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Marshall v. RMH Franchise Holdings, Inc.

United States District Court, E.D. Kentucky

August 16, 2019

JENNIFER CAROL MARSHALL, individually and as EXECUTRIX of the estate of KENNETH MARSHALL, Plaintiff,
v.
RMH FRANCHISE HOLDINGS, INC., et al., Defendants.

          MEMORANDUM OPINION AND ORDER

          Joseph M. Hood Senior U.S. District Judge

         Time is not always on the side of parties in litigation. Instead, time is often of the essence and parties who sit on their rights often do so at their own peril.

         Here, the Defendants removed this action to federal court over three months after the complaint was filed in state court even though it was clear from the complaint that the amount in controversy exceeded $75, 000. Additionally, Defendants' actions in state court constituted a constructive waiver of removal to federal court. As a result, Plaintiff's motion to remand [DE 11] is GRANTED and this action is REMANDED to the Fayette Circuit Court.

         I. Factual and Procedural Background

         Plaintiff Jennifer Carol Marshall's husband was seriously injured as a result of a fall outside of an Applebee's restaurant.[DE 1-1 at 3-4, Pg ID 7-8]. Plaintiff claims that Defendants RMH Franchise Holdings, Inc., Fayette Place Improvements Owner, LLC, and RMH Franchise Corporation either owned, operated, or managed the premises where the Applebee's was located. [Id. at 2, Pg ID 6].

         After the Plaintiff was granted modified relief from the automatic stay afforded by the bankruptcy filing of RMH Franchise Holdings, Inc., and RMH Franchise Corporation, Plaintiff filed an action in Fayette Circuit Court on October 19, 2018. [Id.]. Plaintiff's complaint alleged counts of negligence, loss of consortium, and punitive damages arising from the injuries that Mr. Marshall allegedly incurred as a result of his fall at Applebee's. [Id.].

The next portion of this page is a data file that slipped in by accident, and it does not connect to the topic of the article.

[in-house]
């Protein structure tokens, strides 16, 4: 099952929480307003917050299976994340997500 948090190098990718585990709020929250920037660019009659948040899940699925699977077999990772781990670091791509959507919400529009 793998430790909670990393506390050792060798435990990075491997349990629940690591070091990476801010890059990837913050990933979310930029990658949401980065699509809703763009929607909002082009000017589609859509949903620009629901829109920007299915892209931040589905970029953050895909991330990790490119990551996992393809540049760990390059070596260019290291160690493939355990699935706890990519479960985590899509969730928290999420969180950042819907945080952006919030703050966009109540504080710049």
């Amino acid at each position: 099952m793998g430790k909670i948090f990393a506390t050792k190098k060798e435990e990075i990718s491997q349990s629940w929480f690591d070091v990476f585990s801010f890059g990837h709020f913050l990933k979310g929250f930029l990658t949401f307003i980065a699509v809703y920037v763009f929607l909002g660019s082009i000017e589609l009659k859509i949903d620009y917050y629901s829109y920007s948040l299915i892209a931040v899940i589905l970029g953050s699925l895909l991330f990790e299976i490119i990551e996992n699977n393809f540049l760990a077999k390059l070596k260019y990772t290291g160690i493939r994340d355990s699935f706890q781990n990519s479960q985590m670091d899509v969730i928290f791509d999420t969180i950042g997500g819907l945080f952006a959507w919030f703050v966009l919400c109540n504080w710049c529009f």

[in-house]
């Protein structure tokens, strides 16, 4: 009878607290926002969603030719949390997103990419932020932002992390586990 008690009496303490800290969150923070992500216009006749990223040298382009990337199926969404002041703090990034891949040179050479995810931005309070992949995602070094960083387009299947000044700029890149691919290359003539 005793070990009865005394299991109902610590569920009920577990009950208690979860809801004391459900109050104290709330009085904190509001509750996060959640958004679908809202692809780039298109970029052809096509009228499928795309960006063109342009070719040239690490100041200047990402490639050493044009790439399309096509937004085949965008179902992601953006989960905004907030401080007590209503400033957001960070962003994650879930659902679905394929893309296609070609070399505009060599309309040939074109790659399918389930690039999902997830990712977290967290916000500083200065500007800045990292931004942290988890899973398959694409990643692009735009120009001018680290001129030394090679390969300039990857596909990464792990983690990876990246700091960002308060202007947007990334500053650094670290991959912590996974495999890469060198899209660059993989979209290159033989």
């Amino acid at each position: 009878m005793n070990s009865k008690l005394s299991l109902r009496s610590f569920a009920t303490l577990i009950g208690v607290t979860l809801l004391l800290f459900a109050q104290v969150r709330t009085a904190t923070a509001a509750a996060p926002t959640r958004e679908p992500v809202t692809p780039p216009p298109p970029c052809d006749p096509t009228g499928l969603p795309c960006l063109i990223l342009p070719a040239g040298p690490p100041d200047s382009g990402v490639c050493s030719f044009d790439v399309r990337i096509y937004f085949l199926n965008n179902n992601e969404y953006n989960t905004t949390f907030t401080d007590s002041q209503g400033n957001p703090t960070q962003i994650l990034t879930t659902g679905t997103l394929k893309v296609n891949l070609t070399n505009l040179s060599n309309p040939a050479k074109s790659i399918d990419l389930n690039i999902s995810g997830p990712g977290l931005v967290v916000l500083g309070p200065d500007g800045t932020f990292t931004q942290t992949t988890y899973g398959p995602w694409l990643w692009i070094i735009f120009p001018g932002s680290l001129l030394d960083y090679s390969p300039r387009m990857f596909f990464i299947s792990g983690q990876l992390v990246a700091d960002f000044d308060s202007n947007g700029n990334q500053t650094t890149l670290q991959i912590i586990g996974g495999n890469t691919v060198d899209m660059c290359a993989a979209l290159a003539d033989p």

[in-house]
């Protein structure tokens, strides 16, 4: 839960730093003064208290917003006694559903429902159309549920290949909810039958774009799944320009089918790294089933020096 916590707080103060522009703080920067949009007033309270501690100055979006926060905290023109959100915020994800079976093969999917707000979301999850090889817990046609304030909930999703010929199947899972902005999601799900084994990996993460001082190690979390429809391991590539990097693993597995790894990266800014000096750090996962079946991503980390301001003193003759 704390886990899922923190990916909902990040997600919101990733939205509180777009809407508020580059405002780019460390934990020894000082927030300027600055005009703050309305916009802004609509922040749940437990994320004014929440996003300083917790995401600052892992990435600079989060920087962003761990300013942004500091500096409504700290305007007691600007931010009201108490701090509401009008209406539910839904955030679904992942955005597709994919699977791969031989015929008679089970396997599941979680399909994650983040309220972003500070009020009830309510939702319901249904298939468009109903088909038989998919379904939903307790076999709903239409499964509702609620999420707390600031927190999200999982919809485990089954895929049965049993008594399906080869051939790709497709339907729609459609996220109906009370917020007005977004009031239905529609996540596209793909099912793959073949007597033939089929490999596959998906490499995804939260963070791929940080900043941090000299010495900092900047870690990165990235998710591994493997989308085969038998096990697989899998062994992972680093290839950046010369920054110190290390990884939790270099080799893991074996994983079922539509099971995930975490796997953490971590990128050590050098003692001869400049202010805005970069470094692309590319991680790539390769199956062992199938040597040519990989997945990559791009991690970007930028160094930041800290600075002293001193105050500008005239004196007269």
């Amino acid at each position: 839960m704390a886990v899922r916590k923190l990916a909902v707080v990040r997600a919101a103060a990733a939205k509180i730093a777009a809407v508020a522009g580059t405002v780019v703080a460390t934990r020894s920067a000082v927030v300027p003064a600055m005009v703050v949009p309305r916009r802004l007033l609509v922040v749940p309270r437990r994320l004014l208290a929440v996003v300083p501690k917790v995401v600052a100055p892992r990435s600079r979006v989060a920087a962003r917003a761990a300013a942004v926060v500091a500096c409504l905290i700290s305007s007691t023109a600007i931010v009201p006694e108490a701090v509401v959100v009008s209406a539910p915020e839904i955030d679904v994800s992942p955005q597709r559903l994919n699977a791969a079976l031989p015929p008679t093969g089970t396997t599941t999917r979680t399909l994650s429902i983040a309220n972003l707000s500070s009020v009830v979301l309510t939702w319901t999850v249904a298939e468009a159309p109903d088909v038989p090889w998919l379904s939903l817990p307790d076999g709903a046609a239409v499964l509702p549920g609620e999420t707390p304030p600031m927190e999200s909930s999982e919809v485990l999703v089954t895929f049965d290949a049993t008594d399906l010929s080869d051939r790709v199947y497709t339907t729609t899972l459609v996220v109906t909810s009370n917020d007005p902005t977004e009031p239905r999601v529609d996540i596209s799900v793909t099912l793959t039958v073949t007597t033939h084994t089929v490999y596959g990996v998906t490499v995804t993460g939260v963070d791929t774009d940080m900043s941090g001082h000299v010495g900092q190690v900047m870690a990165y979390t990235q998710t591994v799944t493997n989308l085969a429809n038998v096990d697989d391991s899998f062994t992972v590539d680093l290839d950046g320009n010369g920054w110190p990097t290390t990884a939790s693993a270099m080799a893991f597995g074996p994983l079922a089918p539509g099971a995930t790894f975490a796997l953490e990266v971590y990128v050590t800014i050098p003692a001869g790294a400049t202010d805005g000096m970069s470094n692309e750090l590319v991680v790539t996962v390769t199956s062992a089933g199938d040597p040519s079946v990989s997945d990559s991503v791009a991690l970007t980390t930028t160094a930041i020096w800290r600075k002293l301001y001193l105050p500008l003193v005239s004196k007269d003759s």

The Defendants answered the complaint. Additionally, Defendant Fayette Place Improvements Owner, LLC, filed a crossclaim against RMH Franchise Holdings, Inc., and RMH Franchise Holdings Corporation for indemnification. [Id. at 31, Pg ID 35].

         Then, in January 2019, Defendants propounded interrogatories and requests for production on the Plaintiff. In response to one of those interrogatories, Plaintiff claimed that she was seeking over 2.5 million dollars in total damages. [Id. at 76, Pg ID 80].

         After Plaintiff filed her responses to Defendants' interrogatory requests, Fayette Place filed a motion to compel discovery in state court on January 30, 2019. [Id. at 121-25, Pg ID 125-29]. The motion to compel was joined by Defendants RMH Franchise Holdings and RMH Franchise Corporation. [Id. at 126-28; Pg ID 130-32].

         Then, before the state court had occasion to resolve the pending motion to compel, Defendants filed a joint notice of removal in this Court on February 7, 2019. [DE 1]. Plaintiff moved to remand this action to state court, claiming that Defendants had knowledge that the amount in controversy for removal to federal court was met when the state court complaint was filed and that, in any event, Defendants waived removal to federal court. The motion to remand has been fully briefed and is ripe for review.

         II. Analysis

         Generally, defendants may remove cases from state to federal court under 28 U.S.C. § 1441 based on diversity of citizenship jurisdiction so long as the amount in controversy exceeds $75, 000 and all the named parties are citizens of different states. 28 U.S.C. § 1332(a). Still, this right is not absolute.

         First, the removal must be made within the time limits outlined in 28 U.S.C. § 1446. Generally, removal must be made within thirty days of the defendant receiving the initial pleading setting forth the claim for relief.

         Second, the right to remove a case to federal court may be waived. Waiver may occur expressly or constructively, but waiver must be “clear and unequivocal.” Robertson ...


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